The new Tennessee legislation, which has been given the Orwellian title, The Environmental Literacy Improvement Act, is based on model legislation provided by ALEC, the American Legislative Exchange Council, a corporate lobbying group that takes the view that human activity plays little to no role in harmful climate change, and that EPA regulations are a “train wreck.” ALEC’s sponsors include, among others, Exxon Mobil, Chevron, BP, United Healthcare, and Koch Industries.

The person overseeing the ALEC committee that adopted the model legislation, Alexandra “Sandy” Liddy Bourne, who happens to be the daughter of notorious Watergate operative G. Gordon Liddy, left ALEC some time ago to work for the Heartland Institute—a climate science denial group that recently gained some notoriety when internal memos detailing its cynical strategies for manipulating public opinion and public school science curricula were leaked. The calculus of the corporate sponsors behind the Tennessee anti-science bill and others like it (yes, there are more such bills in other states) seems pretty straightforward: The less the public knows, the more money ALEC sponsors make. Which may be true, if your time horizon is short enough.

Tennessee’s anti-bullying—rather, anti-anti-bullying—legislation involves a kind of irony that is a little sadder than that of the anti-science bill. It is important to note that Tennessee already has some anti-bullying laws on its books. The state and its schools have acknowledged that bullying is a problem and that something should be done about it. As well they should: last December, a young man named Jacob Rogers became the latest public high school student to kill himself after being relentlessly bullied in his Tennessee high school for being gay. The intention of the new bill—introduced just one month after Jacob’s suicide – is to carve out an exemption for those bullies who can lay claim to a sincere religious motivation for their hatred.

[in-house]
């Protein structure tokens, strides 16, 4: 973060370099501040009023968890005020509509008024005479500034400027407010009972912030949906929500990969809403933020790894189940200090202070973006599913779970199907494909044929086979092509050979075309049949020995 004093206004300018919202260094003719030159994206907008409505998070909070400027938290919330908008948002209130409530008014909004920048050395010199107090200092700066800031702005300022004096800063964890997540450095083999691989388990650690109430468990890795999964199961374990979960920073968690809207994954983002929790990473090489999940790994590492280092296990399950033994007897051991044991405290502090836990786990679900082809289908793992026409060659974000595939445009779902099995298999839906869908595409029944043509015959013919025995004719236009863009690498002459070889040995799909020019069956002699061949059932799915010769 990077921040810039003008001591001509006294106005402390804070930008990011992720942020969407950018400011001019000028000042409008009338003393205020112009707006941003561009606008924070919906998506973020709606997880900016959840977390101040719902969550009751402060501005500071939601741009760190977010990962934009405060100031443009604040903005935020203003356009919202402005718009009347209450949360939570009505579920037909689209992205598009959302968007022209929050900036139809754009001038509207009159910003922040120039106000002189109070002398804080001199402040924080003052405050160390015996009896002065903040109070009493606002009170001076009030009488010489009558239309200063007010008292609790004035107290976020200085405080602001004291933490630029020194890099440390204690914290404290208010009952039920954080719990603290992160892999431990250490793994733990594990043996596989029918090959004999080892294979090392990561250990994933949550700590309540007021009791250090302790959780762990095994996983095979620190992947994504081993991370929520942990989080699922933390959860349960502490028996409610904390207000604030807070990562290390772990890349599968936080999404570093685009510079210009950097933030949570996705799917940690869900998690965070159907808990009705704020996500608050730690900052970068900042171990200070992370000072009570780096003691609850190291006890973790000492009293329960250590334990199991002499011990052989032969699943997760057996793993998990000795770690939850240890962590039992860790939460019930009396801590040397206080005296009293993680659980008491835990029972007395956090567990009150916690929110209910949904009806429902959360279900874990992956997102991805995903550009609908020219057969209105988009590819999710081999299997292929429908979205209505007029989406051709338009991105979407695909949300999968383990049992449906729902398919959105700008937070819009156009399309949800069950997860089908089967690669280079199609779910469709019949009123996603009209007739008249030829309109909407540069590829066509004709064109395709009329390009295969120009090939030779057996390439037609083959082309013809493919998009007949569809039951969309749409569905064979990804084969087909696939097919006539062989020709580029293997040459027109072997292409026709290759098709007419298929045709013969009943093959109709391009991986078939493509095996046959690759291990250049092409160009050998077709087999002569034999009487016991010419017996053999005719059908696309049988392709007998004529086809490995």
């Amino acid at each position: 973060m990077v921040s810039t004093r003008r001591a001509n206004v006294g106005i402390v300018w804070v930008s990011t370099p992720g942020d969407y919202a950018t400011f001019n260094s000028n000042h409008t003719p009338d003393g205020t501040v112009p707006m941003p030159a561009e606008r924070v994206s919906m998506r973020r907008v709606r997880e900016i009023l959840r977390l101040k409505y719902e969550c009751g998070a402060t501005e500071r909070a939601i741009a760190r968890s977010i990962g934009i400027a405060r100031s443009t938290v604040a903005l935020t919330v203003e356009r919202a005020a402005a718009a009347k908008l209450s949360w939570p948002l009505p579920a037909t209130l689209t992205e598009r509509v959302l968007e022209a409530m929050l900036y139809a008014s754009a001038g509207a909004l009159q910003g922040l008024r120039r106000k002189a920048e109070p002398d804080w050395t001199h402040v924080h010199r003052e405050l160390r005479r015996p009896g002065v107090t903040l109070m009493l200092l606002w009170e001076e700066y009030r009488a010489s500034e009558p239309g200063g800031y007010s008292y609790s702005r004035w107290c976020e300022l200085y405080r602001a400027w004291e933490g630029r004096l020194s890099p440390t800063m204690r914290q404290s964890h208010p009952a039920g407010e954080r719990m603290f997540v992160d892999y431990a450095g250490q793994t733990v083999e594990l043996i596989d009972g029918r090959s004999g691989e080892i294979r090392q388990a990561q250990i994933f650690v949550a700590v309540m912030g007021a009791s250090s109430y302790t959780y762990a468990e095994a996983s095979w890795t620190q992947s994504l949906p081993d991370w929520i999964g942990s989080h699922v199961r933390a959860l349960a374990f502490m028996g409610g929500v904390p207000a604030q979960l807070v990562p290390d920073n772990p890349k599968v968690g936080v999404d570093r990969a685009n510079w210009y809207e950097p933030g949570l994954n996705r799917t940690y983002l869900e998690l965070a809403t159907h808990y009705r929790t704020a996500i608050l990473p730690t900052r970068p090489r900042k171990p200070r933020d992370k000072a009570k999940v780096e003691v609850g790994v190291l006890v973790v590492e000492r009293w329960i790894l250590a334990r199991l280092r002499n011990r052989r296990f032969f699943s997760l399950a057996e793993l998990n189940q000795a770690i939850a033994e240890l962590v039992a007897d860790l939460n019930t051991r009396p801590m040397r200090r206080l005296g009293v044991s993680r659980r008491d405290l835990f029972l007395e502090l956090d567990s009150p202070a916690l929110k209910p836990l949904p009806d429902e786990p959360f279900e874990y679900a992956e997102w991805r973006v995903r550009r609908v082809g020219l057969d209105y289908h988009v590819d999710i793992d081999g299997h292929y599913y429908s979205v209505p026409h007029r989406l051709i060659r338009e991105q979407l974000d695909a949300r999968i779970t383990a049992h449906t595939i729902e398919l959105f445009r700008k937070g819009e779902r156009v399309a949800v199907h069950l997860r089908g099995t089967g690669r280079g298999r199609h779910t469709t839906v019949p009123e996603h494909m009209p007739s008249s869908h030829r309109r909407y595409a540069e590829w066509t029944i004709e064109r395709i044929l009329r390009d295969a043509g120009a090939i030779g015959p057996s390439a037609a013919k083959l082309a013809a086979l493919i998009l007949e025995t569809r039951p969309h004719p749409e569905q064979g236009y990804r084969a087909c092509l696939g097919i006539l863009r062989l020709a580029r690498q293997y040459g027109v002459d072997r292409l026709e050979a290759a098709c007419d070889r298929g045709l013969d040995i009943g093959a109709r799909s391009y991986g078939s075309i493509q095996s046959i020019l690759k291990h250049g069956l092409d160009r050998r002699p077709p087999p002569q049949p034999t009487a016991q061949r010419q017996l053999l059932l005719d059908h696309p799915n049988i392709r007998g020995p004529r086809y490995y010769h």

In its hectic month defending the rights of pious bullies, the rights of those who don’t want to know anything about science, and the rights of the representatives of the majority religion to stamp their doctrines over public property, the Tennessee legislature has done us the service of raising an interesting question. Why is it that the people who are so hostile to science also seem to be hostile to gays, to children, and especially to gay children? Why is it that creationists are always the ones who are most convinced that God did not create any LGBTs? And why is it that the people who are most frightened at the prospect that their school might expose their children to the reality that some of their fellow students are LGBT are so often the same ones who don’t want their children exposed to the realities of evolution?

If short-term money is the fuel behind the Tennessee rampage, it seems pretty obvious that what Darrow called “religious fanaticism” is the fire. All of which goes to show that just as science provides an ever-increasing wealth of opportunities to enrich the mind, so ignorance multiplies its damages without limit.

Written By: Katherine Stewart